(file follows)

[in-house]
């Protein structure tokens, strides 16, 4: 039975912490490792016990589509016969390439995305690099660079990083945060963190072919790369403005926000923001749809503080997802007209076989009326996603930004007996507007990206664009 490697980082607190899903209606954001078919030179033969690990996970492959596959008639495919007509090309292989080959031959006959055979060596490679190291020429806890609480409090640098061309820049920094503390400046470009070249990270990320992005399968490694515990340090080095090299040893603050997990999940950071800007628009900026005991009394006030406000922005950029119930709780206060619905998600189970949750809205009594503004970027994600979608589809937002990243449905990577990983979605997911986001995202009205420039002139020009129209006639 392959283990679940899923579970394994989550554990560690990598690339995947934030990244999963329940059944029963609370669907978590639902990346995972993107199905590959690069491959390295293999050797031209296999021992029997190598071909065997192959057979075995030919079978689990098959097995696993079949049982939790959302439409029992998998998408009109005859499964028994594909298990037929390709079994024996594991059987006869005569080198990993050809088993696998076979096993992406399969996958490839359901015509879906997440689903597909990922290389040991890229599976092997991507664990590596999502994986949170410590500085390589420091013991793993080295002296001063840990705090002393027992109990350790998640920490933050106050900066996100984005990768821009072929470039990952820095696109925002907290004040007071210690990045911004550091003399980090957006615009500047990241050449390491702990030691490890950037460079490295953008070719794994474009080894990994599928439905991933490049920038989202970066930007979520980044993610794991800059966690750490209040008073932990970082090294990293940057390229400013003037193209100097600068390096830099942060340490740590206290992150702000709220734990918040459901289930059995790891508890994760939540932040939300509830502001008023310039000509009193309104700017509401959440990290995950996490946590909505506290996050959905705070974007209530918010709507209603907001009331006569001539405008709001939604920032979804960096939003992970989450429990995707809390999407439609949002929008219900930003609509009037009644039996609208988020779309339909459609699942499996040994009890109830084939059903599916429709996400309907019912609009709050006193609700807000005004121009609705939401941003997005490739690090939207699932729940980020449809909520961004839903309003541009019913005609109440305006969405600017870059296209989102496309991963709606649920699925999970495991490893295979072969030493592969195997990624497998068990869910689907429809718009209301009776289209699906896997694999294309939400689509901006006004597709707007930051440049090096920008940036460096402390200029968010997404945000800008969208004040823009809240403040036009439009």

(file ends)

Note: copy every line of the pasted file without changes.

[in-house]
């Protein structure tokens, strides 16, 4: 039975912490490792016990589509016969390439995305690099660079990083945060963190072919790369403005926000923001749809503080997802007209076989009326996603930004007996507007990206664009 490697980082607190899903209606954001078919030179033969690990996970492959596959008639495919007509090309292989080959031959006959055979060596490679190291020429806890609480409090640098061309820049920094503390400046470009070249990270990320992005399968490694515990340090080095090299040893603050997990999940950071800007628009900026005991009394006030406000922005950029119930709780206060619905998600189970949750809205009594503004970027994600979608589809937002990243449905990577990983979605997911986001995202009205420039002139020009129209006639 392959283990679940899923579970394994989550554990560690990598690339995947934030990244999963329940059944029963609370669907978590639902990346995972993107199905590959690069491959390295293999050797031209296999021992029997190598071909065997192959057979075995030919079978689990098959097995696993079949049982939790959302439409029992998998998408009109005859499964028994594909298990037929390709079994024996594991059987006869005569080198990993050809088993696998076979096993992406399969996958490839359901015509879906997440689903597909990922290389040991890229599976092997991507664990590596999502994986949170410590500085390589420091013991793993080295002296001063840990705090002393027992109990350790998640920490933050106050900066996100984005990768821009072929470039990952820095696109925002907290004040007071210690990045911004550091003399980090957006615009500047990241050449390491702990030691490890950037460079490295953008070719794994474009080894990994599928439905991933490049920038989202970066930007979520980044993610794991800059966690750490209040008073932990970082090294990293940057390229400013003037193209100097600068390096830099942060340490740590206290992150702000709220734990918040459901289930059995790891508890994760939540932040939300509830502001008023310039000509009193309104700017509401959440990290995950996490946590909505506290996050959905705070974007209530918010709507209603907001009331006569001539405008709001939604920032979804960096939003992970989450429990995707809390999407439609949002929008219900930003609509009037009644039996609208988020779309339909459609699942499996040994009890109830084939059903599916429709996400309907019912609009709050006193609700807000005004121009609705939401941003997005490739690090939207699932729940980020449809909520961004839903309003541009019913005609109440305006969405600017870059296209989102496309991963709606649920699925999970495991490893295979072969030493592969195997990624497998068990869910689907429809718009209301009776289209699906896997694999294309939400689509901006006004597709707007930051440049090096920008940036460096402390200029968010997404945000800008969208004040823009809240403040036009439009």